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( 1973 )

» The Book of Destruction (2002)
» Nowhere (2003)
» The White King (2005)


1973 born in Marosvásárhely (Tirgu Mures, Romania)
1988 settles in Hungary with his family
1992 graduates from secondary school in Szombathely
1992-1998 studies Philosophy and English at ELTE, Budapest; student of the Eötvös College and the Invisible College
1998-2001 PhD studies in Modern British Literature, ELTE
2003 Hungarian participant in the First Novel Festival, Budapest

Main prizes:
2002 Soros Grant, 2002 Prize of the periodical Mozgó Világ, 2003 Bródy Prize for the best first novel, 2005 Márai Prize, 2007 Attila József Prize

The Book of Destruction

The taut, almost sensual story takes place these days somewhere in East-Central Europe sometime between two wars. The duration of the story is practically identical with the time it takes to read - three days. At the beginning, the protagonist, the 26-year-old Fábián, who has been exiled for disobeying an order, arrives at remote town on the border. Here he comes under the thumb of the city's all-powerful governor, and everyone expects him to liberate them: the governor's two attractive, suicidal daughters, an elderly woman to whom he has been taken to reside, and even - to a certain extent - the burly and violent governor himself, who resembles a mythical monstrosity, and who would like to share the responsibility for his dark deeds with Fábián. Fábián's job would be to construct a refugee camp in the forest near the city, but it soon turns out that there is no need for the camp. The brutality of the incidents surrounding Fábián and the unfounded massacre of the forest animals foreshadow the coming events; an armed mob waits during the night in the woods beside dug-out pits and empty sacks. Meanwhile, Fábián's final fight with the governor proves to be in vain because historical doom, mass murder cannot be avoided because there will always be someone to give the order to fire. The story is traditional while the method of narration is experimental; it is not the thoughts and conclusions of the protagonist which we read, but - despite the third person singular narration - we see with his eyes and perceive with his skin, we travel his fateful path to the end. Like an accomplice, we can physically experience the strength of his emotions and his involuntarily committed crime. In spite of its mysteries and clutching silence, the novel is not struck dumb, but makes one look, and if we are strong enough not to turn our heads away, we will also understand that which we see.


Presented in Pécs during the Theatre Festival of 2003 in recited form, it is a drama about the inhabitants of an isolated underground bunker (a snake-bodied girl, a two-headed man and an eternally young boy). Their terrible, but calculated lives are upset by a stranger who enters and not only begins to harp on the circumstances of their arrival, but also lures them with the bright prospects of liberation, this, of course, in vain.

The White King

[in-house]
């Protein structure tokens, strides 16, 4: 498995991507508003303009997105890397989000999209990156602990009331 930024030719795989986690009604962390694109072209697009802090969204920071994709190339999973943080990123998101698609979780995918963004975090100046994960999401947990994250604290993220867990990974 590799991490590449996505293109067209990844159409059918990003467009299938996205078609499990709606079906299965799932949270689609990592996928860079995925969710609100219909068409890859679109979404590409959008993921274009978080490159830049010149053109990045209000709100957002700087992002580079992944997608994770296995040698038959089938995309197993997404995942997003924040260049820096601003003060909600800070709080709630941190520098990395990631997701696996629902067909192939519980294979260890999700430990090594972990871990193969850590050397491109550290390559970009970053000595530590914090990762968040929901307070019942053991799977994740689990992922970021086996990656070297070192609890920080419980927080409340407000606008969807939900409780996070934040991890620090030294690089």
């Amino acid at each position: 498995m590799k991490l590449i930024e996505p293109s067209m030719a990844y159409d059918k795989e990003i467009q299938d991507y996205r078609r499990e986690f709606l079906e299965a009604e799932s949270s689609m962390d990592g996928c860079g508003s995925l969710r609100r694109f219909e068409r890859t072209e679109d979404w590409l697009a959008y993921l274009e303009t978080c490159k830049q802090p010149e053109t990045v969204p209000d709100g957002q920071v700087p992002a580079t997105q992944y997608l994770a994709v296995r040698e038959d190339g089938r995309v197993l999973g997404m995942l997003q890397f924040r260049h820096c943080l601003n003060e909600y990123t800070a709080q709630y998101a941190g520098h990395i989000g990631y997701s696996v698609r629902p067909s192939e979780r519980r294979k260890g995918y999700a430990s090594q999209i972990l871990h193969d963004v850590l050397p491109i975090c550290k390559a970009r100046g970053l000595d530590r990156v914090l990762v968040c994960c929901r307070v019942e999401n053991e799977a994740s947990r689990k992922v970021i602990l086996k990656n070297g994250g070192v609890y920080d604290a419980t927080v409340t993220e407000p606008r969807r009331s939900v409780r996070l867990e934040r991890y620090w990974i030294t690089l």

Like György Dragomán's first novel, his second conjures up a world of Eastern European dictatorships, yet analyses the general human condition of how it is possible for us to survive, indeed carry on hoping, in even the most dreadful circumstances, with people whose lives have been disfigured by political brutality - trying, despite their vulnerability, to conduct some kind of rational life. A more vigorous, unified and focused work than the earlier novel, The White King is narrated by an eleven-year-old boy. For political reasons, his father is taken off to a labour camp in the Danube delta, leaving the boy with his mother. At first, of course, the child is not aware, and cannot understand, what exactly has happened, even though he has seen with own eyes his father being carted off by his 'colleagues', as they call themselves. Gradually, however, a true picture begins to emerge for him, too, and he grasps of the essence of the tragic situation that lies behind the silences and lies. The story spans a single year, the book ending with the father being allowed out to attend his own father's funeral, when he is able to meet his son, though we do not find out what happens after that. The setting is Romania of the 1980s. It is of particular interest that events are seen from the viewpoint of a child, which means that the tragic developments often leave more of an impression of strangeness, oddity and even at times the outright intriguing. The boy is able to find a mischievous excitement, modest hankerings and aspirations even in the wasteland that surround him. The 18 chapters of The White King may also be read as 18 separate short stories. In one of these, the boy pilfers some tulips for his mother from a town square, because those are the flowers that his father had been in the habit of giving her (Chapter 1. Tulips). In another the children are playing war games in which they imitate the brutalities that they have seen enacted by the adults (Chapter 9. War), while in yet a third the mother makes a chestnut log, the boy's favourite dessert, for his birthday, but she then gives half of it to a child who is doing the rounds, selling coat-hangers and clothes-pegs door-to-door, because he is much poorer than they are (Chapter 13. Chestnut Log). Known by the name Djata, the boy is in the full of his all-important adolescence, but is not allowed to live the usual life of a boy of his age: he is obliged suddenly to grow up fast and take his father s place in supporting his mother. The language of the book is cleverly constructed on the vernacular and ways of thinking that children adopt, allowing the reader to get closer to the nature of a world that the boy does not fully understand and yet is able to map perfectly in the terms of his own logic and imagination. "He treats his subject in a truly exuberant, shocking work of consistently high standard." - József Tamás Reményi, Népszabadság This is an alternate history of Eastern Europe - more precisely that of Romania - in the late twentieth century, where a civil war (called a revolution by them) is followed by a renewed dictatorship. We see the story through the eyes of a young boy, who excitedly, practically in one breath, tells the story of how they took his father off to labour camp to build the Danube Canal and how he and his lonely and outcast mother somehow survived the ensuing long year. The chapters of the novel may be read as short stories on their own, each one telling a sort of story of initiation: a house search at the break of dawn, a football game played on the day of the Chernobil nuclear disaster, the shooting of a cat as a gift, the mother's desperate attempts at offering herself to the former ambassador to an African country who had recently been renounced, or the boys' cruel war games, which simply copied the deeds of their fathers. Each of these demonstrates how the boy was confronted on a daily basis with the world of sex and violence, all the while remaining innocent. Even in its darkest moments, the novel is full of vitality, humour and agitated curiosity. The novel, which makes use of autobiographical elements, yet is by no means an autobiography, was released in 2005, but excerpts were also to be found in literary journals.